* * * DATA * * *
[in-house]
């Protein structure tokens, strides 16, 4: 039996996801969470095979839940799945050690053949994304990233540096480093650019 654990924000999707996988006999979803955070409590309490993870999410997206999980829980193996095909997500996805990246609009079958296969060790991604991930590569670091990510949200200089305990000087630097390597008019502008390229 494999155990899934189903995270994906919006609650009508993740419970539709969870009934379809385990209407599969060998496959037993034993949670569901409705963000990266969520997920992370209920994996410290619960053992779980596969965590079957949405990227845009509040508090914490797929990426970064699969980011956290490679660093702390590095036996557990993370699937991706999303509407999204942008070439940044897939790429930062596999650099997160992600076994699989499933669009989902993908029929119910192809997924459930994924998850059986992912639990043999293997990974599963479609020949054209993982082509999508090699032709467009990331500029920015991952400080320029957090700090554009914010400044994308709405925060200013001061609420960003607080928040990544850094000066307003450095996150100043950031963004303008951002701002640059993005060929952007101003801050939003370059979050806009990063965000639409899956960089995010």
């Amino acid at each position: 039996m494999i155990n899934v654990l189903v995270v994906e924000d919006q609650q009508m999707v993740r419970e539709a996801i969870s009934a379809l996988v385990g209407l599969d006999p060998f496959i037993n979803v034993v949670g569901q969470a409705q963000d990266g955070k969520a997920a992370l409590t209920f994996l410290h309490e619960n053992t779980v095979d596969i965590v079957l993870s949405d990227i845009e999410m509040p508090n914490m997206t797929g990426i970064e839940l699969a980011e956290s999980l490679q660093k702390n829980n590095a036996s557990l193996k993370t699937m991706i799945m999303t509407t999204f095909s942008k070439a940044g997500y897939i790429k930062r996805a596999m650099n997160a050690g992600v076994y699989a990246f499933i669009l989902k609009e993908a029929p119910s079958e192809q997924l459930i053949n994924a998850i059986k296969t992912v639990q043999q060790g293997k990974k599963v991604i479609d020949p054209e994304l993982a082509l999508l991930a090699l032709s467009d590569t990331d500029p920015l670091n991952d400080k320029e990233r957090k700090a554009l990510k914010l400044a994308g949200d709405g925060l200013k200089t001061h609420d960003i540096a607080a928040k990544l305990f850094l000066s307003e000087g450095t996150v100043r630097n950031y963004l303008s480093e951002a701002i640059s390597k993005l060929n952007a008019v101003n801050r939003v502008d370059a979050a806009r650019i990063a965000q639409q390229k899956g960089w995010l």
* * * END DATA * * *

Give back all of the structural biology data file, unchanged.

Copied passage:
[in-house]
């Protein structure tokens, strides 16, 4: 039996996801969470095979839940799945050690053949994304990233540096480093650019 654990924000999707996988006999979803955070409590309490993870999410997206999980829980193996095909997500996805990246609009079958296969060790991604991930590569670091990510949200200089305990000087630097390597008019502008390229 494999155990899934189903995270994906919006609650009508993740419970539709969870009934379809385990209407599969060998496959037993034993949670569901409705963000990266969520997920992370209920994996410290619960053992779980596969965590079957949405990227845009509040508090914490797929990426970064699969980011956290490679660093702390590095036996557990993370699937991706999303509407999204942008070439940044897939790429930062596999650099997160992600076994699989499933669009989902993908029929119910192809997924459930994924998850059986992912639990043999293997990974599963479609020949054209993982082509999508090699032709467009990331500029920015991952400080320029957090700090554009914010400044994308709405925060200013001061609420960003607080928040990544850094000066307003450095996150100043950031963004303008951002701002640059993005060929952007101003801050939003370059979050806009990063965000639409899956960089995010």
């Amino acid at each position: 039996m494999i155990n899934v654990l189903v995270v994906e924000d919006q609650q009508m999707v993740r419970e539709a996801i969870s009934a379809l996988v385990g209407l599969d006999p060998f496959i037993n979803v034993v949670g569901q969470a409705q963000d990266g955070k969520a997920a992370l409590t209920f994996l410290h309490e619960n053992t779980v095979d596969i965590v079957l993870s949405d990227i845009e999410m509040p508090n914490m997206t797929g990426i970064e839940l699969a980011e956290s999980l490679q660093k702390n829980n590095a036996s557990l193996k993370t699937m991706i799945m999303t509407t999204f095909s942008k070439a940044g997500y897939i790429k930062r996805a596999m650099n997160a050690g992600v076994y699989a990246f499933i669009l989902k609009e993908a029929p119910s079958e192809q997924l459930i053949n994924a998850i059986k296969t992912v639990q043999q060790g293997k990974k599963v991604i479609d020949p054209e994304l993982a082509l999508l991930a090699l032709s467009d590569t990331d500029p920015l670091n991952d400080k320029e990233r957090k700090a554009l990510k914010l400044a994308g949200d709405g925060l200013k200089t001061h609420d960003i540096a607080a928040k990544l305990f850094l000066s307003e000087g450095t996150v100043r630097n950031y963004l303008s480093e951002a701002i640059s390597k993005l060929n952007a008019v101003n801050r939003v502008d370059a979050a806009r650019i990063a965000q639409q390229k899956g960089w995010l």